The Portal of Rouen Cathedral c.1894

"The older I become the more I realize that I have to work very hard to reproduce what I search: the instantaneous. The influence of the atmosphere on the things and the light scattered throughout" once said Claude Monet -- a paramount Impressionism figure of the late nineteenth century -- often fondly remembered for his water lily works. In Monet’s Rouen Cathedral series of 31 canvases showing the Gothic Cathedral under fluctuating atmospheric conditions, he was able to capture and portray a fleeting dynamic moment of: life, architecture, and nature, all in one canvas. The emotional appeal of blurring a central figure or structure allows the mind to fill in the bulk of the image and fine tune it to a intimate preference. I’ve been able to personally experience Monet’s Rouen Cathedral (soleil), or sun, at the Metropolitan Museum of Art in New York City. Upon first glance, I was confused and struggled to find the clear image; however, after gazing for a few moments, the image naturally clarified and mesmerized me. How can someone paint with such texture and detail to intentionally blur a well-known structure, yet still have the image be recognizable under layers of paint?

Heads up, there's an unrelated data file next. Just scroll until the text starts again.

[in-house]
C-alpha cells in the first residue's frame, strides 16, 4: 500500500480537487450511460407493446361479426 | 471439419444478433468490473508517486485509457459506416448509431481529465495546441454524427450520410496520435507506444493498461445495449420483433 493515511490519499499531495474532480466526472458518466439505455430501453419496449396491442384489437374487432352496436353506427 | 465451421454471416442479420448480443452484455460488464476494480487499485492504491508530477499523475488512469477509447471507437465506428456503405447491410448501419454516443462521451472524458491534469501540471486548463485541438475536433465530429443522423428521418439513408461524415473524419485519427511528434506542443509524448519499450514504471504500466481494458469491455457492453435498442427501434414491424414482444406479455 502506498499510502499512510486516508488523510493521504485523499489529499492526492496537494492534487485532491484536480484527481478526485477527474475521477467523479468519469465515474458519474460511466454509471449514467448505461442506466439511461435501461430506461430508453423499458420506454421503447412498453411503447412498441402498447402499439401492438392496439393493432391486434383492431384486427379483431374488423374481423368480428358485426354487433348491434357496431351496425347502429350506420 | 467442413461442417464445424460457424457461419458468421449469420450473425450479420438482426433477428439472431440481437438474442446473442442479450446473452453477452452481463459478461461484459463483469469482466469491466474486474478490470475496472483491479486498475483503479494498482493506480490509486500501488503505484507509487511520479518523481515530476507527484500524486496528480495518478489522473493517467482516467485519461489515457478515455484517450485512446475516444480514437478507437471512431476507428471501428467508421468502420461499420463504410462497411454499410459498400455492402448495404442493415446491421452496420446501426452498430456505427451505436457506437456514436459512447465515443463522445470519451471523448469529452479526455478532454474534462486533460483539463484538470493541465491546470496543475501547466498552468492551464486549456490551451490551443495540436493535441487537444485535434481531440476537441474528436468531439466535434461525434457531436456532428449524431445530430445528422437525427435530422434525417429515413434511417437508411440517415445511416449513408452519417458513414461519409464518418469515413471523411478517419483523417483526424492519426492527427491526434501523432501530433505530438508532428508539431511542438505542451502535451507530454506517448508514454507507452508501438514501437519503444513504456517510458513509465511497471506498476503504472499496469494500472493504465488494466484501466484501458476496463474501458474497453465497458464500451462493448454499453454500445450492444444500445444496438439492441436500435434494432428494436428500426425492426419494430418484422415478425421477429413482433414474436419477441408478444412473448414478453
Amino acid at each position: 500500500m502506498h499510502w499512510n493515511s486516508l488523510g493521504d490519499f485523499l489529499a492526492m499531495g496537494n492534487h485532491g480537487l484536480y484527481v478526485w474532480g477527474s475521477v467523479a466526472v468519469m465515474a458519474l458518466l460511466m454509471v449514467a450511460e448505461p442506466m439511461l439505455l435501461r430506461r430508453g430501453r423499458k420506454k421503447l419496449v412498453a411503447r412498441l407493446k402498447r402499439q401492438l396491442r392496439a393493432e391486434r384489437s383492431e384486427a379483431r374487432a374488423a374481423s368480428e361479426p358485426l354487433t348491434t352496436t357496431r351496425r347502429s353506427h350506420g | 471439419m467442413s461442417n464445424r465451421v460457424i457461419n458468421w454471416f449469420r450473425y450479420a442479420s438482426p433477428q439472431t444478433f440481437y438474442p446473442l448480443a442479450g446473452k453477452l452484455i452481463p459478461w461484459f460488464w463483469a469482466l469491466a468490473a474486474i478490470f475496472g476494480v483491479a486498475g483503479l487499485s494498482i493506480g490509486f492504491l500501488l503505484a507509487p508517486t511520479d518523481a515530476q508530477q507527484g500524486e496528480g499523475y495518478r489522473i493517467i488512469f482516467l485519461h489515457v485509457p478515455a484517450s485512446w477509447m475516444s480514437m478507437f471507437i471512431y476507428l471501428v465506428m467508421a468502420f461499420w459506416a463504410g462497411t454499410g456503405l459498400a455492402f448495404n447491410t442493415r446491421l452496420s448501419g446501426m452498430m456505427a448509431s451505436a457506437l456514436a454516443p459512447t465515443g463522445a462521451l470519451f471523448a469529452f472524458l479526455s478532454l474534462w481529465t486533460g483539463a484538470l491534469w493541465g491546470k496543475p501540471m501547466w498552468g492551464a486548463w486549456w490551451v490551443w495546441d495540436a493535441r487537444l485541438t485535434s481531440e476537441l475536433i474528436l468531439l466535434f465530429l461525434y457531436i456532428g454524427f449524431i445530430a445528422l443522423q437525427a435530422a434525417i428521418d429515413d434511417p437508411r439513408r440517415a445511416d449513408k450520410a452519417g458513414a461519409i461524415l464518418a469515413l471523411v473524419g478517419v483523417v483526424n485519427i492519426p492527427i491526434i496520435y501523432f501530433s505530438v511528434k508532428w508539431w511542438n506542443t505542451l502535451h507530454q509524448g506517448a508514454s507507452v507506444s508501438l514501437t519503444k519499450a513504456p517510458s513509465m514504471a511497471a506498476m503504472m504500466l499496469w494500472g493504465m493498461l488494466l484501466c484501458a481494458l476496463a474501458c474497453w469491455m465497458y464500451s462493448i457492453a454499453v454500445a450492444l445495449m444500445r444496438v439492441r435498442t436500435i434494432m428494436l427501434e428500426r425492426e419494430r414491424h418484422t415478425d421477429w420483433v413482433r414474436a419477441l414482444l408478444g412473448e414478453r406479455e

Alice Hoschedé au jardin c.1888